PALMER V. RAY ET AL. AND THE CITY OF DENVER. testify to this conversation. Objection was interposed 1. Taxation-AssessinentSidewalks- Eminent Domain. on behalf of plaintiff. The court admitted the evidence, - There is but one mode of taxation provided in the con"to contradict Whitbeck and not as a declaration of de. stitution of Colorado. This mode requires that all taxes ceased." The limitation of the court seems to concede must be “uniform upon the same class of subjects withthat the declarations of decedent were incompetent as in the territorial limits of authority levying the tax," such in behalf of the defendants. While it is now and assessed upon all property according to its just valclaimed that they were admissible as part of the res gestæ, uation. it is quite evident that the ruling at the_trial went on á Assessments upon abutting property to defray the costs different ground. In Van Tuyl v. Van Tuyl, 57 Barb. 241, 1 of making sidewalks are a form of taxation, Street imit was held that the declarations of Taylor, made in proveinents, being mainly for the public benfit, it would promiscuous conversations, having no reference to Mrs. contravene the rule of uniformity as well as that of valu. Taylor, that he was not a married man, were properly ation, to impose the whole burden, or an unequal porexcluded ; that they did not refer to her status, and con- tion of it, upon part only of the same class of subjects stituted no part of the res gesta. This is a somewhat within the territorial limits of the authority levying the narrower statement of the rule than that given by the tax." Hence, neither under the taxing power, nor under chancellor in Taylor's case, 9 Paige, 614. But the case the right of eminent domain, can the cost of making here is different from both. It resembles the former in sidewalks be assessed against abutting property: the peculiar fact of two lives running parallel with each

2. Police Power-Sidewalks. Though the authority to other, and tending to contradictory injerences. Taylor regulate the relative rights, privileges and duties of inseemed to be a married man at Harlem, where he dwelt dividuals in society in respect to property or business is with a woman whoin he recognized as his wife, and ap- a mere police regulation, yet it may assume the form of peared to be a bachelor at Rye, where he lived with his taxation, and, under the police powers of municipal cor. own immediate relatives. His declarations at the latter porations, the owners of adjacent lots may be required, place were excluded. Without determining the propriety at their own expense, to construct sidewalks, and the of that ruling, there is in the present case an additional cost thereof may be made a lien upon such abutting lots JOURNAL

Olio law Journal.



mainder of the eight days mentioned in Sec.

6606, Rev. Stat.-upon the ground of absence of COLUMBUS, OHIO,

JULY 6, 1882.

the "regular uttorney in the case," "absence of

the defendant,” and “not ready for trial.” PlainThe Supreme Court last Saturday morning, tiff objected to adjournment and insisted upon adjourned until September 25th, next.

trial. No affidavit offered, witness sworn Chief Justice Okey will remain in Columbus for other showing made for continuance, nor was the present; Judge McIlvaine will go to New a jury required, or the Justice actually engaged Mexico; Judge White will spend part of the in other official business. The Justice granted among thc Lake Eric Islands :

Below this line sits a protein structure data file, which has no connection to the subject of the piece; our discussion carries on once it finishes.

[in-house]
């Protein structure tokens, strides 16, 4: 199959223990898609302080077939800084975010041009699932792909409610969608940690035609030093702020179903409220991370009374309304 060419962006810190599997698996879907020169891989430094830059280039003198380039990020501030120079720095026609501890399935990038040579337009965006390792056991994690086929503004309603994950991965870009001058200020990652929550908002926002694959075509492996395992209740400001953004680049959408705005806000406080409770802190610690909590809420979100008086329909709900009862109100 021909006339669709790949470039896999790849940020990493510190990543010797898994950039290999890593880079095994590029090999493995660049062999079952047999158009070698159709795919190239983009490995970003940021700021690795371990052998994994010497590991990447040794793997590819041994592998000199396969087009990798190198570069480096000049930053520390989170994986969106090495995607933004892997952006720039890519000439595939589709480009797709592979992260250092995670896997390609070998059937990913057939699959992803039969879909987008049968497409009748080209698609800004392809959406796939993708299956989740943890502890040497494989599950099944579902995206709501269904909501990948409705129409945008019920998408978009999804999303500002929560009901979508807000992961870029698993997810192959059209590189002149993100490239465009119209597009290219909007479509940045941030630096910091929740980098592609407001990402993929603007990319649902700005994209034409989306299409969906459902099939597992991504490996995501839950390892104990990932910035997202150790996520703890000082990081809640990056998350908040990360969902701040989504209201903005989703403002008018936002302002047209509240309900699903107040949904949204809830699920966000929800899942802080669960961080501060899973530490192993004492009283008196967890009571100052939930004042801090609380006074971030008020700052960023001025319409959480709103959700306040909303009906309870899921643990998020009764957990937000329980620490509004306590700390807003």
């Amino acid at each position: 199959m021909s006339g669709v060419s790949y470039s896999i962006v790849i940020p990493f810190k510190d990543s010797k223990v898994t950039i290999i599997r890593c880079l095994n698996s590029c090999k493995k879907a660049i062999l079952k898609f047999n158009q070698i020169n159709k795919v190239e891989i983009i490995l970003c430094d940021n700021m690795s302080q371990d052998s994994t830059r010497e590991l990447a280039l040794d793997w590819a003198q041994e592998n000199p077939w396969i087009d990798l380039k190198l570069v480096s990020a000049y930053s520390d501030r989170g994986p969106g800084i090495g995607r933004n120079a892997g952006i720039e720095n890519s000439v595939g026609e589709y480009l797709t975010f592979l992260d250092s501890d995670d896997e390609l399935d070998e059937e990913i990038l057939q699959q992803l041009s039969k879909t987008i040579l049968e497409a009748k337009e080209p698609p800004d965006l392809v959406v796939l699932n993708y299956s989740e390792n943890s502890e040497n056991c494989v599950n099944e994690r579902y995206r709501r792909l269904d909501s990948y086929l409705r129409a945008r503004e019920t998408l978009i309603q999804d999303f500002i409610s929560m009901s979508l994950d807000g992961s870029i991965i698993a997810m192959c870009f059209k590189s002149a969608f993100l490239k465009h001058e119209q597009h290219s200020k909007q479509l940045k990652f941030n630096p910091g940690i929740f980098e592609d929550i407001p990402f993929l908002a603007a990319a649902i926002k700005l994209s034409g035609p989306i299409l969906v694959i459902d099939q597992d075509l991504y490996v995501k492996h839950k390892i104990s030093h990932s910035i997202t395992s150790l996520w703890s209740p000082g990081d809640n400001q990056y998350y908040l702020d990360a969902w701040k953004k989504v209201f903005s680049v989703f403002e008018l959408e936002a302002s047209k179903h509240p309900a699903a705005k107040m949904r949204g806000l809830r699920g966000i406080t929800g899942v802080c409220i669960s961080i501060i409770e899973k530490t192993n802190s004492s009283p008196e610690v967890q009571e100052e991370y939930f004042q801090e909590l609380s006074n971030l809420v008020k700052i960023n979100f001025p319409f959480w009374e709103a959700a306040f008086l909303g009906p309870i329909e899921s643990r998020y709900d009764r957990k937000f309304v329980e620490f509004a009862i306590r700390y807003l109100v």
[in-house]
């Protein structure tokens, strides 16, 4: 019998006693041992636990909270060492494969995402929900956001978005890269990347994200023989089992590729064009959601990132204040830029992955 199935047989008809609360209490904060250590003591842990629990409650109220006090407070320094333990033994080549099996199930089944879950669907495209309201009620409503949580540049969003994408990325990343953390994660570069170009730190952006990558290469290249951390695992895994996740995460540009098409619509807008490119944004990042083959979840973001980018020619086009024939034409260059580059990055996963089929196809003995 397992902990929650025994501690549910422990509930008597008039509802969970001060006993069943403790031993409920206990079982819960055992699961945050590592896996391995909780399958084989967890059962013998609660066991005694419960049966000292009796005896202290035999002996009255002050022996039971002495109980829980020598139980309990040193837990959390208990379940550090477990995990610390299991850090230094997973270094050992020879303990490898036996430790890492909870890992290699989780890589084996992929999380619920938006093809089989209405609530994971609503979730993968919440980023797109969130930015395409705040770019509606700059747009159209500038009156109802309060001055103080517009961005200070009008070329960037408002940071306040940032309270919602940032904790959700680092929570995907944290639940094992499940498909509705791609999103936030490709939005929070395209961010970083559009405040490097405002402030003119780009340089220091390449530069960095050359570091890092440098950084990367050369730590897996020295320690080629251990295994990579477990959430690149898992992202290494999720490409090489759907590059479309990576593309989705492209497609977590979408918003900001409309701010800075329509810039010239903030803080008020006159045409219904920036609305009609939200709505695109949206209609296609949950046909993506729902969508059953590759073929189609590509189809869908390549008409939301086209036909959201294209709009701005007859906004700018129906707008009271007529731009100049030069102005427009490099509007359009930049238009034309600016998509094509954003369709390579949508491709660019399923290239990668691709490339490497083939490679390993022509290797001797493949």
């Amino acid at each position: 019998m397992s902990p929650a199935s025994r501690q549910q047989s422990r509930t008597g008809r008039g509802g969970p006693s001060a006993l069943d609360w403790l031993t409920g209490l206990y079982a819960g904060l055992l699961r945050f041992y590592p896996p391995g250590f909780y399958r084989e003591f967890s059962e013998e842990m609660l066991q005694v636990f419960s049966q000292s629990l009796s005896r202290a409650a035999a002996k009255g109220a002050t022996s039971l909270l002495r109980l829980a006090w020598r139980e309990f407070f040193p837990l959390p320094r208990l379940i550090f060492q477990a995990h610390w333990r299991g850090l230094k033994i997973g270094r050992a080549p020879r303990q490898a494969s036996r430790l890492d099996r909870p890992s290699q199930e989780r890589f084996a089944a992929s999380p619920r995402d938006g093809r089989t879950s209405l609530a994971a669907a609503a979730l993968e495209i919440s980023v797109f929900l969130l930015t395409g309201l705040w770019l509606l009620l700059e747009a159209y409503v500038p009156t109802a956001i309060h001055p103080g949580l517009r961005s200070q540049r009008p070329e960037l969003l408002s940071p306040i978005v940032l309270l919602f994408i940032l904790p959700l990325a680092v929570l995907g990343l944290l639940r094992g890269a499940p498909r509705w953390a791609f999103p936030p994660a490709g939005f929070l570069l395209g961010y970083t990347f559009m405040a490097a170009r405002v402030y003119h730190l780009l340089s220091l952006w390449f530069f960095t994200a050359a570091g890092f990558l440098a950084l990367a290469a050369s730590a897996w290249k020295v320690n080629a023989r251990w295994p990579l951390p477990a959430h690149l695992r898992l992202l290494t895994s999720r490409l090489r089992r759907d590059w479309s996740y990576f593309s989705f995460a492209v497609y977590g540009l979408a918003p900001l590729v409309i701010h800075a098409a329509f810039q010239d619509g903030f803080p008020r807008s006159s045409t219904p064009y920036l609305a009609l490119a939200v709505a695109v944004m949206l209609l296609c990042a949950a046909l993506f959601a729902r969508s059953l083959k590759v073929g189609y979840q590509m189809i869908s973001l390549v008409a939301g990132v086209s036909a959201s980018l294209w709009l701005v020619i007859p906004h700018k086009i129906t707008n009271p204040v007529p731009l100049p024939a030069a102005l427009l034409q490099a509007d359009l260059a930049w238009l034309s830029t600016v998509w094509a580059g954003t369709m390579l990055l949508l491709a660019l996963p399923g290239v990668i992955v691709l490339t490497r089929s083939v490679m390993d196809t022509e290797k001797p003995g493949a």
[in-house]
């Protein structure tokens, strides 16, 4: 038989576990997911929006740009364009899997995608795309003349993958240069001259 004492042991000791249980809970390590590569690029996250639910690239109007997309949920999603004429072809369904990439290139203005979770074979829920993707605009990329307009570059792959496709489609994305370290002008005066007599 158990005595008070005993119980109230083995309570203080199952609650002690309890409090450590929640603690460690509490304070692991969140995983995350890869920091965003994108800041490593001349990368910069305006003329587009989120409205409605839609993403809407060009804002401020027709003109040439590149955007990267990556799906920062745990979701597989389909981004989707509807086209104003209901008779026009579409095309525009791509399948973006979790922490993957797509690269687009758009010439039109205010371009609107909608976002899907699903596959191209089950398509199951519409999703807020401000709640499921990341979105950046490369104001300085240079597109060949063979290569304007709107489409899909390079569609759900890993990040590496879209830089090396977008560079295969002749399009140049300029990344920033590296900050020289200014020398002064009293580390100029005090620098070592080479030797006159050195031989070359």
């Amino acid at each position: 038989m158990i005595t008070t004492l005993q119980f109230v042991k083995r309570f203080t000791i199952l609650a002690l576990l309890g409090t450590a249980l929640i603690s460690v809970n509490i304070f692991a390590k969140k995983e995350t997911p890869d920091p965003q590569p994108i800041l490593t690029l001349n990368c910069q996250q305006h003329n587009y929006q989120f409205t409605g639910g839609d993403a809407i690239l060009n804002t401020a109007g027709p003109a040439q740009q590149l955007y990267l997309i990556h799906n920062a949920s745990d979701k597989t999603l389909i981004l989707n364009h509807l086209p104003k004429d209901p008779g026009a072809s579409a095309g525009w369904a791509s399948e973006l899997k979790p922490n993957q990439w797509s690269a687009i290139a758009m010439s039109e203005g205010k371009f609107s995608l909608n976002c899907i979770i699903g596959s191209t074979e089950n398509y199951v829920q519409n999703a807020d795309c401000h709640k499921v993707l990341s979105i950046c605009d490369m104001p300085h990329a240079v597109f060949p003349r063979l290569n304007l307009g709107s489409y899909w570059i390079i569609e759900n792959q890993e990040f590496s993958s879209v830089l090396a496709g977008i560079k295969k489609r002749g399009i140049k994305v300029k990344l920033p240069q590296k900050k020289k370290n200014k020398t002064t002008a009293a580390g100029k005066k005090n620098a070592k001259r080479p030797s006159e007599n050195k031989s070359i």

the adjournment until Monday, June 19th, 1882, Judge Longworth will go to Lake George and the entire cight days, basing his authority upon thc Adirondack Mountains, and Judge Johnson

discretion and Sec. 6606 Rev. Stat. Was the for the present will remain at his home in Iron

magistrate's conduct authorized by law? We ton.

think not. Dwight Crowel, Clerk of the Court is still confined to his home in Ashtabula County, where

His authority can be found in neither of the he has been a sufferer for nearly three months.

sources he mentioned. We are glad to know he is improving.

A Justice of the Peace's power is purely statuLaw Librarian, Mr. Frank N. Beebe will prob- tory, defined and limited by positive law. ably spend the heated term among his possess. Harding v. Trustees, 3. Ohio 546, 549.

Davis v. ions in northern Michigan. Assistant Libra- Bartlett, et al, 12, 0. S. 530, 534, and the primary rian, Mr. James Bell, will spend his summer va- meaning of the word discretion as defined in the cation in camp with the Governor's Guard at books is "the decision of what is equitable, juDoor Park.

dicious, or right in view of and guided by the Deputy Clerk, Orange Frazer, avill spend his

circumstances of the case and the wisdom of the summer vacation in his canoe among the Thousand Islands. Sub-Deputy, W. W. Sharpe, will magistrate, unfettered by specific rules of positive

law." remain in charge of the clerk's office.

Where the manner of exercising a power or CORRESPONDENCE.

jurisdiction conferred upon & Justice of the

Peace is prescribed and limited by statue, it EDITORS OHIO LAW JOURNAL:

must be confined to those limits, and cannot be A proceeding before a Justice of the Peace, the

exercised in any other mode, i. e. the trial magother day in our city, revealed an opinion on

istrate can exercise no discretion where his duthe part of said Justice and some investigation ties are pointed out. McCleary v. McLain, 2, warrants the assertion that the opinion is not 0, S. 368. limited to him alone, but is held and exercised

The Legislature has undertaken to define the by others in his position and endorsed by not a

duties of Justices upon the subject of adjournfew attorneys—that an adjournment of a trial